I passed my motorcycling test in July 2008. I did it down at Exeter after finishing my degree, spending a harrowing five days cocking up, dropping Kawasaki ER-5s, snapping off brake levers, braking too much when the lever was attached and generally just…..well, cocking up. All under the watchful stare of my masochistic instructor, who was a former Canadian mountie. And yet somehow, on the fifth and final day, it all came together and I passed, and very elation-inspiring it was too. I still remember being told I could ride back on my own to the training centre, and getting that 500cc Kawasaki onto the road and opening it up solo for the first time. As any biker will attest, that moment of freedom is pretty unique. A car wafts you along, with you sat down in an armchair with the radio on. You could have your slippers on and a cat on the passenger seat if you so desired. But a motorbike is just a machine designed specifically so that everything falls to your necessary extremities and then propels just you (unless you have a passenger, but essentially just you) along. It is a motorised horse in the true sense, and its openness and the visceral aspect of riding the bike arouses some definite Neanderthalic impulses in me.
Another thing rarely mentioned is the way in which a biker experiences the landscape. Smells waft in through your helmet; if I go past a road side stand selling bacon sandwiches, I smell the bacon strongly. I smell women’s perfumes as I ride down a high street. I even smell the cow shit as I ride past a farm. In some sense, being a biker is like being a very low-flying bird: you waft along at incredible rates interacting with the world around you, and you feel fully exposed to that world.
Now every person to whom I’ve mentioned that I ride a bike to has trotted out a horror story to me about biking. This got amputated, that got broken, life escaped thusly from his body blah blah blah. No need. My cousin experienced the landscape so strongly whilst once on the back of a motorbike that he flew over a hedge. My uncle, who now lives in Douglas on the large race circuit they call the Isle of Man, crashed his bike so badly that he had to have that horrible metal scaffolding through his leg. My own dad went under a bus in Trafalgar Square whilst working as a motorcycle messenger in the 1970s. So I know it’s dangerous. The other day I had a stark reminder of this. Cutting through traffic during rush hour I slipped to the front of a queue at a big two-laned roundabout, only for the van in the right hand lane to then pull past me and begin turning into me, whereupon I gesticulated wildly at the driver and suggested through the medium of mime that he might do well to look in his left-side wing-mirror occasionally.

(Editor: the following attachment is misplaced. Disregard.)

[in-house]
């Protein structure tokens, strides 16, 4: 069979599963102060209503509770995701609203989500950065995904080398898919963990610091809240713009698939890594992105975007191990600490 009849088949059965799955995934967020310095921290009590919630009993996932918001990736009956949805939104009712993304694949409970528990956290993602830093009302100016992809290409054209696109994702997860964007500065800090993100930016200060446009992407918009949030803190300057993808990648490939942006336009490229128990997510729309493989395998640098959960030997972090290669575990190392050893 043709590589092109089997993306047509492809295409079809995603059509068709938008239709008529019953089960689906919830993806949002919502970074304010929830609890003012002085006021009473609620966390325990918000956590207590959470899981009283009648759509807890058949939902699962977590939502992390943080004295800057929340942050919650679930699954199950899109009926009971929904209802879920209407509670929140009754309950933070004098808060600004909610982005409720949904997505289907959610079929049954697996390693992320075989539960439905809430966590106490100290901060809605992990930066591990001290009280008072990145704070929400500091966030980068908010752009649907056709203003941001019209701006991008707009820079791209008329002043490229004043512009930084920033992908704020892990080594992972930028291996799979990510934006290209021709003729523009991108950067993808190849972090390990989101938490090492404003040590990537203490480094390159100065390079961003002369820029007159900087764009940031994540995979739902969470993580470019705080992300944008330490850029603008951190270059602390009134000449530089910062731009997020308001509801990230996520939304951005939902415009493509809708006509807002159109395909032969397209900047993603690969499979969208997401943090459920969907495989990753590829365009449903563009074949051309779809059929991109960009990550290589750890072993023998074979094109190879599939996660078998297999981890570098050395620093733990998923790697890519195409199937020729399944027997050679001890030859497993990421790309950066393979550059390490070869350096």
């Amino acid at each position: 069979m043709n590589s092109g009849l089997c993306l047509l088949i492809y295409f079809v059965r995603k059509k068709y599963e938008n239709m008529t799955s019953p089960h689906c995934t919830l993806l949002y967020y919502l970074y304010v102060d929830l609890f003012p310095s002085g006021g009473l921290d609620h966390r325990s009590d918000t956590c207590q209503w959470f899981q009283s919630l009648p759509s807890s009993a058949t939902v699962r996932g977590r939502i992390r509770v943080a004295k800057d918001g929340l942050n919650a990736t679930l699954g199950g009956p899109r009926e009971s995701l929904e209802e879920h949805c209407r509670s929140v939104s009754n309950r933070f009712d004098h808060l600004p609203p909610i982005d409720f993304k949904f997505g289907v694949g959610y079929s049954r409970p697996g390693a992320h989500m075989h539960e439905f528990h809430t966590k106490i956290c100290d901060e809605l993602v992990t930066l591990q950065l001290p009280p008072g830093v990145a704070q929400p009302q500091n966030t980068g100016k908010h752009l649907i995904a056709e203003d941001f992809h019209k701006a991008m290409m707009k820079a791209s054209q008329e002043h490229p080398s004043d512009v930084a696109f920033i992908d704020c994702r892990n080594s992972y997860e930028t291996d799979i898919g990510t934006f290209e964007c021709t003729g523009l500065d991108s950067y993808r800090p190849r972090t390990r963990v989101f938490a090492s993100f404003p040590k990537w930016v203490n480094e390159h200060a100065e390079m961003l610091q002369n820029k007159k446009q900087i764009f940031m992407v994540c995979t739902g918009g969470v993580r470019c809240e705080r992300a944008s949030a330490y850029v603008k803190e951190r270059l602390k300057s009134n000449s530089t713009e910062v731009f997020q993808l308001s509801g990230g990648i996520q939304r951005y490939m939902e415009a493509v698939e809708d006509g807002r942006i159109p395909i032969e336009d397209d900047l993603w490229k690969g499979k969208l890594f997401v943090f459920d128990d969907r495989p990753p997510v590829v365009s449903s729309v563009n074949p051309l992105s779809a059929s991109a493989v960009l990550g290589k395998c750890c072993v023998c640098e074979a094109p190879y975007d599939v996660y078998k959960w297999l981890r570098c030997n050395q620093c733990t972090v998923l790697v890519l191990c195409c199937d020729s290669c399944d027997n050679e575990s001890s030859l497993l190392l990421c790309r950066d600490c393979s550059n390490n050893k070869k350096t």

It is strange, as you stand there with the bike ticking over, wrapping your scarf, pulling on your helmet, fastening your gloves, thinking “This could be the last ride I ever make” – it tends to make a philosopher out of you, having an existentialist conundrum every time you go down to the shops. You don’t get that in a Vauxhall Insignia. And I think it’s why most bikers you meet feel such a camaraderie with each other. I make the comparison between being a biker and being on a rugby team. A rugby team has a camaraderie because it knows that individual players could take a massive hit at any time in a match and that it could be any one of them who gets it. Without getting too macabre, I think you understand the comparison. Hence why as a mark of respect bikers will often doff their helmet as they ride past one another. And so it may be dangerous, but until you’ve been alone on a B-road at 6 o’clock in the evening on one of the the last days of summer, with a motorbike to play with and no traffic to slow your progress, you won’t quite know what I mean.